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The Drawing Board
Interested in illustration? Drawing images that accompany news stories is a privilege that news illustrator Thomas Marsh relishes. Here’s a chance to look over his shoulder and see how he does it.

Thursday, November 29, 2007

Elves working finish



I was reminded of a Album cover for Fred Waring's Twas the Night Before Cristmas that my family grew up with (Album dates back to 1955) The illustration was by Norman Rockwell featuring Santa and some elves hiding behind the chair in which two children have fallen asleep. I wanted the Elves to be very small -- almost GI Joe size in comparison. (Cover image can be found on ebay)

There's more holiday opportunities coming next week. Several seasonal stage productions will be jockeying for attention next week so stay tuned.

Tuesday, November 27, 2007

Elves at work


Howdy folks,

To keep the composition tight and economical, I abandoned any ‘assembly line, or mass production ideas. I chose rather to focus on just a few elves and one recognizable toy – the hobby horse. Since elves are diminutive, the hobby horse would be the largest portion of the images and the elves would become a sort of “frosting on the cake” – as it were. Each elf will have something different to do on the horse; one painting, another constructing and the last (three should be enough) can be attaching some yarn for the horse’s mane.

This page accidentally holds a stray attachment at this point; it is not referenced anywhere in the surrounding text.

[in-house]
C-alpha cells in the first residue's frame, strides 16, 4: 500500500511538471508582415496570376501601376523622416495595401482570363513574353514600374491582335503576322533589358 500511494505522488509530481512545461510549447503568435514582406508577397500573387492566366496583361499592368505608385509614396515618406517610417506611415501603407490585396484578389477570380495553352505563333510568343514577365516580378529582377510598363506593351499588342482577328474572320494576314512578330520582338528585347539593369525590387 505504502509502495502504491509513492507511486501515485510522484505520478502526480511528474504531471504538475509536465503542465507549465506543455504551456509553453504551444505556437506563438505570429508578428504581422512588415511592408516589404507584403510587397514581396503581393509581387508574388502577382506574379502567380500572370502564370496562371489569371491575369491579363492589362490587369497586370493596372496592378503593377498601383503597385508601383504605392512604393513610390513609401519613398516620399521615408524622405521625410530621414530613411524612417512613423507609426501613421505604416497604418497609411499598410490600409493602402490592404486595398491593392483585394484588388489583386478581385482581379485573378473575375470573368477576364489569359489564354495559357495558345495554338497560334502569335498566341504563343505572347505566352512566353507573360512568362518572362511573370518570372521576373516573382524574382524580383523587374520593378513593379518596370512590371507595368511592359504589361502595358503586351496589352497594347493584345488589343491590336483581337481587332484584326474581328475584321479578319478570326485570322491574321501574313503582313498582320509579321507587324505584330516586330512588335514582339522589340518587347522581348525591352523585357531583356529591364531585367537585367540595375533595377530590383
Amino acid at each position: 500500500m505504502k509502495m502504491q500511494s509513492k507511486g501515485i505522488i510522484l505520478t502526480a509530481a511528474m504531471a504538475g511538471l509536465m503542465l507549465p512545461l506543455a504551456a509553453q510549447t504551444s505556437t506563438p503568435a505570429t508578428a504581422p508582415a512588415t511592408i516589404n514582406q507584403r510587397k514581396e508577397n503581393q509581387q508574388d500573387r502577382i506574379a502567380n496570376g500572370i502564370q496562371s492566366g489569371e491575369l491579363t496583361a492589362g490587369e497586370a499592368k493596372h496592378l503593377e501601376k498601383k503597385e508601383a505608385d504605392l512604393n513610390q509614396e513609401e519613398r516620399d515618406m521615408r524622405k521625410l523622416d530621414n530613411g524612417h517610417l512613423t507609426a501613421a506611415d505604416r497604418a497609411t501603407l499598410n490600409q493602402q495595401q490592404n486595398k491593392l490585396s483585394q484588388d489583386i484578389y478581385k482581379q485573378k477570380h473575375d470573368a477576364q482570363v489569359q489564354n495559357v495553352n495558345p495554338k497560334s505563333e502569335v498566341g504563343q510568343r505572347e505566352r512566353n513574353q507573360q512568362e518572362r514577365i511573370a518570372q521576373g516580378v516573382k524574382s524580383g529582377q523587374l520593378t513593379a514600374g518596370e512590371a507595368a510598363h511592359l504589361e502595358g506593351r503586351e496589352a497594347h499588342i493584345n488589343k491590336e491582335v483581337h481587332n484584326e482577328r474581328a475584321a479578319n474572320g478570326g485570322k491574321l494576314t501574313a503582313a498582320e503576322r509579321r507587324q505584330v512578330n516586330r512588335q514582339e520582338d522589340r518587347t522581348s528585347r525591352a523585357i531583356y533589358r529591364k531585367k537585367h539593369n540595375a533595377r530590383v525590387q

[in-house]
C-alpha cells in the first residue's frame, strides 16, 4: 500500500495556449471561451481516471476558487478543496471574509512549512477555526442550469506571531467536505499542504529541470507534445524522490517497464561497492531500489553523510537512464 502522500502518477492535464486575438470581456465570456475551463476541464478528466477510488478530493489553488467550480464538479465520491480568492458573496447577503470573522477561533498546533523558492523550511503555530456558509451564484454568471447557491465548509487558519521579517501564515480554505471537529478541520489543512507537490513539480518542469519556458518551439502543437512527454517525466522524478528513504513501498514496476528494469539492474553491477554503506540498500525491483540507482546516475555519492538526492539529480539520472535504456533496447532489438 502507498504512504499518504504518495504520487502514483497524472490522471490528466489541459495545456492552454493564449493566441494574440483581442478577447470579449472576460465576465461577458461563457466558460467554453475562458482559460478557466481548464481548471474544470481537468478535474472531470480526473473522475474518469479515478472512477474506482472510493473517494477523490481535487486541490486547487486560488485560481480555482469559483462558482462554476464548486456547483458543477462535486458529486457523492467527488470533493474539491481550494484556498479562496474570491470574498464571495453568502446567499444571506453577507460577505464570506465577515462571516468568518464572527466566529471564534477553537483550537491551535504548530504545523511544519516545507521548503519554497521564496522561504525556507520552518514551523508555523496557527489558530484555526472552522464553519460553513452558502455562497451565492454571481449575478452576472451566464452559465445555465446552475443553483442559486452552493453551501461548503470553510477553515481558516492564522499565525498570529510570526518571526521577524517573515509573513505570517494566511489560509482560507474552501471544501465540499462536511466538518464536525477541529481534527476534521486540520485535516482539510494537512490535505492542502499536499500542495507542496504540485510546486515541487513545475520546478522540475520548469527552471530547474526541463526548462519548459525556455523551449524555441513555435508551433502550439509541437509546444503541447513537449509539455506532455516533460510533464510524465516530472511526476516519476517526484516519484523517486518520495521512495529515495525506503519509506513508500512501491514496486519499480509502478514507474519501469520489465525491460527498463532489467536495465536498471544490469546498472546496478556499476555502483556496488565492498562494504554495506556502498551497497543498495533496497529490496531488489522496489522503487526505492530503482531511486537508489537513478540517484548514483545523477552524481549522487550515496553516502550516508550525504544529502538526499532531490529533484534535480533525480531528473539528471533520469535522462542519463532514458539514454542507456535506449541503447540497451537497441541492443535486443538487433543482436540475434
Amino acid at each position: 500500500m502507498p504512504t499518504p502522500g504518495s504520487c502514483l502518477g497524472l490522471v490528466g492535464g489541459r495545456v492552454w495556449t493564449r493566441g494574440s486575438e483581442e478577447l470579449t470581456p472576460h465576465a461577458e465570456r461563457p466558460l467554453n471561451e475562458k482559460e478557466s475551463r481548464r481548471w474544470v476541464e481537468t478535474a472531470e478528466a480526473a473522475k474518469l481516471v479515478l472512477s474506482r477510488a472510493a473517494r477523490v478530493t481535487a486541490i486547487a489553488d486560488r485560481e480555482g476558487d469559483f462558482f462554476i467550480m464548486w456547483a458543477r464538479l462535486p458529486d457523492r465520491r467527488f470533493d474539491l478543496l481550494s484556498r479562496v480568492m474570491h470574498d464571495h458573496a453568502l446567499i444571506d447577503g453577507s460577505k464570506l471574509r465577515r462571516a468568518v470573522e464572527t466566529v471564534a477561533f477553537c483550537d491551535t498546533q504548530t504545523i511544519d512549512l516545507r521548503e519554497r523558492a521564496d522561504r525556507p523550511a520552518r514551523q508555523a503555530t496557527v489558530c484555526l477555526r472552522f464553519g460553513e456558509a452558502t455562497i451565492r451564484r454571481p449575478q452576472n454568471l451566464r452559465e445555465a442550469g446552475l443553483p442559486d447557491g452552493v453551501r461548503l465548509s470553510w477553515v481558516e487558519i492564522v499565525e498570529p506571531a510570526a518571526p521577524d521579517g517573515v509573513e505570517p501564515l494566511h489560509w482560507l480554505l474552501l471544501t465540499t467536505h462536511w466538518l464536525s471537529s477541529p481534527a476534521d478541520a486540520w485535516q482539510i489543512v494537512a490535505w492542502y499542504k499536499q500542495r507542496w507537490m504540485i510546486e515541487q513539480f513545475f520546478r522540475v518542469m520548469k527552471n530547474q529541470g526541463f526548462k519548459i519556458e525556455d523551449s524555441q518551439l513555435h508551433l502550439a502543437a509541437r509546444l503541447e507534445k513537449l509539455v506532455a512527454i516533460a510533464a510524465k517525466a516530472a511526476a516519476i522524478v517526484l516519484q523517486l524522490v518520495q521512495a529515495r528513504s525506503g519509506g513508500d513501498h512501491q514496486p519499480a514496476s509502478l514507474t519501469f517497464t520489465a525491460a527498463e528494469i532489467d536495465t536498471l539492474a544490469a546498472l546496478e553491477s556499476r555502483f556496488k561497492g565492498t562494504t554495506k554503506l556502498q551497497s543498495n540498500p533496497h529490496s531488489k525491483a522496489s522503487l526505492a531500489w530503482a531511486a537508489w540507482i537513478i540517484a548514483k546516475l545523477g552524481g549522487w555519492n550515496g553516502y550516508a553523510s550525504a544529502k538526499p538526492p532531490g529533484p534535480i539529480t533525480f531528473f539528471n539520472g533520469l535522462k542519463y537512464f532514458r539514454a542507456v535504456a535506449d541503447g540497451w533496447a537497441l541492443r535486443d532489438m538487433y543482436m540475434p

For the look of the elves, I was initially seeing a sort of Rankin and Bass looking elf from the classic Rudolph the Red Nosed Reindeer special, (center sketch) but decided it would be more fun to create our own look with a more “seasoned” elf. These are older guys that have been at it for years and know their way around the shop. (Bottom sketch)

More to come later …

Monday, November 26, 2007

Digital photos: When to “punt”

Howdy Folks,

This week I’m doing an illustration for the cover of our Entertainment Tri-State section.
The feature is on the upcoming holiday Lion’s Club Arts and Crafts Show. We had some images submitted but unfortunately there were some problems with them.

I’m going to take a moment to discuss some general guidelines on submitted pictures.

A good cover photograph is hard to come by. Not only does it need to be visually compelling, as a cover photo it needs to be composed to allow empty space for headline, body copy and other promo elements. It also needs to have high clarity and resolution.
The size of a typical photo album snapshot is about 5 to 6 inches at its widest point. This is what most folks are used to when they talk about picture size. For a two or three column photo anywhere in the rest of the newspaper, that’s a fine size. But for this cover, the finished image will need to occupy about a 9-inch square.

Now, anytime you increase the physical size of an image, the image resolution decreases proportionately. Anytime you blow up a photo of your uncle Elbert’s face, you also blow up his big bushy eyebrows and the whole image begins looking blurry.

So right off the bat, any submitted photo print would be at a disadvantage, as we’d have to nearly double the size to fill the space.

Digital image sizes are often difficult for most people to judge because the only reference to file size is two numbers; physical size (in inches or picas), and resolution in (pixels/inch.) I don’t know of many people who pay much attention to those numbers as much as they do the image file size (usually about 300K.) When you send an attachment in an email, the paperclip icon includes this file size.